Over the last five years, the way advertisers have bought media and the way publishers have sold it has changed significantly. Influenced by technology, sophisticated platforms, and automated processes, advertisers have the ability to target groups in real-time, through a range of segmentation methods and demographics.
In theory, this new way of buying should bring marketers and media planners closer together. With the new level of transparency, it’s surprising how many marketers still do not understand the programmatic media buying process.
According to eMarketer, the total UK spend on programmatic advertising is expected to more than double from £1.99 billion in 2015 to £4.52 billion by 2019. This will account, on average, for 80% of digital media brought programmatically.
The key ingredient to successful targeting is data. The greater the opt-in insight an advertiser has on its audience, the greater the level of targeting and the more likely the campaign will meet business goals and objectives. There are three types of data advertiser and marketers need to know:
This is the most powerful data of all – data collected directly from your customers (this could be from websites and registration forms). It’s, therefore, the most relevant and accurate, providing a more accurate picture of the target audience.
This is a relatively new form of data collection. Essentially, it is another company’s first-party data that is collected and sold to an advertiser. For example, a high street retailer may sell its loyalty card data to an FMCG organization who doesn’t have a direct to consumer proposition and relies on distribution networks both on and offline to sell its products and services.
This is standard data that you can buy pre-collected from an external source. If you receive an email from a company you’ve never heard of, it’s very likely your data has been sold. This source of data will be heavily impacted by the General Data Protection Regulation (GDPR), where heavy fines are issued for non-opt-in communication.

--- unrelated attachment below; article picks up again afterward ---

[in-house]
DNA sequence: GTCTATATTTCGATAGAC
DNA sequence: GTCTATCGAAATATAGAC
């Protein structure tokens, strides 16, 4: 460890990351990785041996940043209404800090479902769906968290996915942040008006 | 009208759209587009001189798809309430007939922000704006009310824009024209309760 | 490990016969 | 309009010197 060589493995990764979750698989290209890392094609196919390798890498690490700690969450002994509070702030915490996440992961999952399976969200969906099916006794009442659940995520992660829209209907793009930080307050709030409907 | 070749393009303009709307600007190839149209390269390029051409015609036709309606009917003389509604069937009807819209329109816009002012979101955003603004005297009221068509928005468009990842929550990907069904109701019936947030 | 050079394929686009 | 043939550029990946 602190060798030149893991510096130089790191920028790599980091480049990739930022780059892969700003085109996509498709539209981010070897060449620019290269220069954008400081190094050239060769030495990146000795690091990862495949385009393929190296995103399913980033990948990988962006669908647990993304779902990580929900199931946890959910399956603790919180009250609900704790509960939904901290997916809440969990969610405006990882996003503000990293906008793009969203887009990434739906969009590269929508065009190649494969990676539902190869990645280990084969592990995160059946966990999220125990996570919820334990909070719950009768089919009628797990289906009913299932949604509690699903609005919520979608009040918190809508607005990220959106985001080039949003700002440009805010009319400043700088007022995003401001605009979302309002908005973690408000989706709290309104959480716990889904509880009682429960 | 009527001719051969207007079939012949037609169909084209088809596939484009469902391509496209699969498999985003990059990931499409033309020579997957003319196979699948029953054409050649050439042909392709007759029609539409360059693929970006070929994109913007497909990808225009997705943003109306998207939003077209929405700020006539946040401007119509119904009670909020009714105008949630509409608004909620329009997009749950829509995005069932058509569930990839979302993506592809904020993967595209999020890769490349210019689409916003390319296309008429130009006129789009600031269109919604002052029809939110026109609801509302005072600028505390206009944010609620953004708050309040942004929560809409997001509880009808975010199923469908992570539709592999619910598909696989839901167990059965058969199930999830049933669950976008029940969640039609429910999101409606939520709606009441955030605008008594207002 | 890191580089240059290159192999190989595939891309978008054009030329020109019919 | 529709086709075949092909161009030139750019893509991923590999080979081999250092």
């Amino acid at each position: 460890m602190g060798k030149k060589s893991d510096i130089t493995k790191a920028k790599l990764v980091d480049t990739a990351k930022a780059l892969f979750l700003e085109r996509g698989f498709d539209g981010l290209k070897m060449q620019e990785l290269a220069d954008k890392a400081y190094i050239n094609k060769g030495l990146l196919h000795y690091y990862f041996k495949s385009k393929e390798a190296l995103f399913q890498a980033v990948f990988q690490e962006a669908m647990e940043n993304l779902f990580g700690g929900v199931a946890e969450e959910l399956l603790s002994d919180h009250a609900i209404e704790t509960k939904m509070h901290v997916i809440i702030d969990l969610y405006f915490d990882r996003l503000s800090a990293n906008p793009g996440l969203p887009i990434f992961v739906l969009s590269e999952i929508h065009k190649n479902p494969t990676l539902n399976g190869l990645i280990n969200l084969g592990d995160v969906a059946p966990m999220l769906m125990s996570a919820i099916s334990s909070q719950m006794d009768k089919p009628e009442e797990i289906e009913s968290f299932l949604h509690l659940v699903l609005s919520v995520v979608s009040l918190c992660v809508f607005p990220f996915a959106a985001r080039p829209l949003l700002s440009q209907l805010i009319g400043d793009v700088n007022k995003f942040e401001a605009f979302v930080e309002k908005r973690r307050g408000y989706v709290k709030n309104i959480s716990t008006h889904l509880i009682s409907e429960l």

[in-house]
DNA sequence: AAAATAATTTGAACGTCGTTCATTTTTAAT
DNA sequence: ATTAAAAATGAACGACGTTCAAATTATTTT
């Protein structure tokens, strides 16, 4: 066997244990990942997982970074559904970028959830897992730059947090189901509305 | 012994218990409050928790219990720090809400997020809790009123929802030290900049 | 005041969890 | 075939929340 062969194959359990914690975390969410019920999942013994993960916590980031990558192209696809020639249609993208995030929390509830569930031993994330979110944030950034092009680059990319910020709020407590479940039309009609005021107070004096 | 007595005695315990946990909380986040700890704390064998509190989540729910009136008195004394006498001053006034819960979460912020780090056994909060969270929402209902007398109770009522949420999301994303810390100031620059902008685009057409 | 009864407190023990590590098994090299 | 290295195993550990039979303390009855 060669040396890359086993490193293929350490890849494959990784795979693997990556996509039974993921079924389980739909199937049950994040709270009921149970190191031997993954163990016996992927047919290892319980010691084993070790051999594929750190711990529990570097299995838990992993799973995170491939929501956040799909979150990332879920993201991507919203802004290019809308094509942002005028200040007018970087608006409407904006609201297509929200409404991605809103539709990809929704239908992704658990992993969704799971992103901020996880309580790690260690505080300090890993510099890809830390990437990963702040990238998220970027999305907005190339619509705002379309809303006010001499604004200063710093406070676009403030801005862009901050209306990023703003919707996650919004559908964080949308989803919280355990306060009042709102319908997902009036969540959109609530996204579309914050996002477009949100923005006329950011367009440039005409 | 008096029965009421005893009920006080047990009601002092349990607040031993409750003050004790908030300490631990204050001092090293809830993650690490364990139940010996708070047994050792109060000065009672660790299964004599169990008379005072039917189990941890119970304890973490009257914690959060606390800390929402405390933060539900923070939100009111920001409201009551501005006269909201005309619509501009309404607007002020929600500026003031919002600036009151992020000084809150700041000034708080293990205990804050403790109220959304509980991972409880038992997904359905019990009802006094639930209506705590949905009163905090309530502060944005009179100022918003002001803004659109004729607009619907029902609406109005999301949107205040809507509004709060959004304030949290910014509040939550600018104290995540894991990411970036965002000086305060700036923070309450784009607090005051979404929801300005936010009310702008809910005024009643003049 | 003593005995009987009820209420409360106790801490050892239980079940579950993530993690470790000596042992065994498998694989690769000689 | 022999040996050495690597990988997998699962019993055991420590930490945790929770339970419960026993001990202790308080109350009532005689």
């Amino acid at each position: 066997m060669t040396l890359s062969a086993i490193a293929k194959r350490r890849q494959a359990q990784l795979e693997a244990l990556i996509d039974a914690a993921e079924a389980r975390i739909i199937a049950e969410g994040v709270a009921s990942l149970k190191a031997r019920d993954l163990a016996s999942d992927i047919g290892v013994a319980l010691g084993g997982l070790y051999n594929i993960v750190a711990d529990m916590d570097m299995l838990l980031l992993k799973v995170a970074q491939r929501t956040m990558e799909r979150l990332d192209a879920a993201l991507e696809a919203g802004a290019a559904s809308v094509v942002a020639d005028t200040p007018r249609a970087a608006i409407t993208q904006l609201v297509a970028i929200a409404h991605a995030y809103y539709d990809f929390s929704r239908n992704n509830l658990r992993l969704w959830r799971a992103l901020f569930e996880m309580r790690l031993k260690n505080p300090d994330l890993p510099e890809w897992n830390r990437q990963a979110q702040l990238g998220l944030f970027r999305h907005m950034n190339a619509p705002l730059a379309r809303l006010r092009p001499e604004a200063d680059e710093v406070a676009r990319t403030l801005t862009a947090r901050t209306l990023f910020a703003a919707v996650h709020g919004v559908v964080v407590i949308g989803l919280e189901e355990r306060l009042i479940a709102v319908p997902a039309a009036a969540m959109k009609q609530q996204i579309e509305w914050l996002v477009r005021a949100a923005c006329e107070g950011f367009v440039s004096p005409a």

As already mentioned, the platforms that make up the programmatic process enable advertisers and publishers to trade through technology, removing the need for human intervention and enabling marketers to deliver highly-targeted campaigns in real-time, with the chance to optimize during the campaign.
A demand-side platform is a piece of software used to purchase advertising in an automated fashion. DSPs are most often used by advertisers and agencies to help them buy display, video, mobile, and search ads. They help make that process cheaper and more efficient by removing humans from parts of the process, as well as the need to negotiate ad rates and to manually send ad insertion orders.
Real-time bidding is often confused for being programmatic. Of course, it is part of a wider process, essentially it is the buying and selling of online ad impressions using real-time auctions that appear in the time it takes a webpage to load. Those auctions are often facilitated by ad exchanges or supply-side platforms.
A supply-side platform is software used to sell advertising in an automated fashion. SSPs are most often used by online publishers to help them sell display, video, and mobile ads.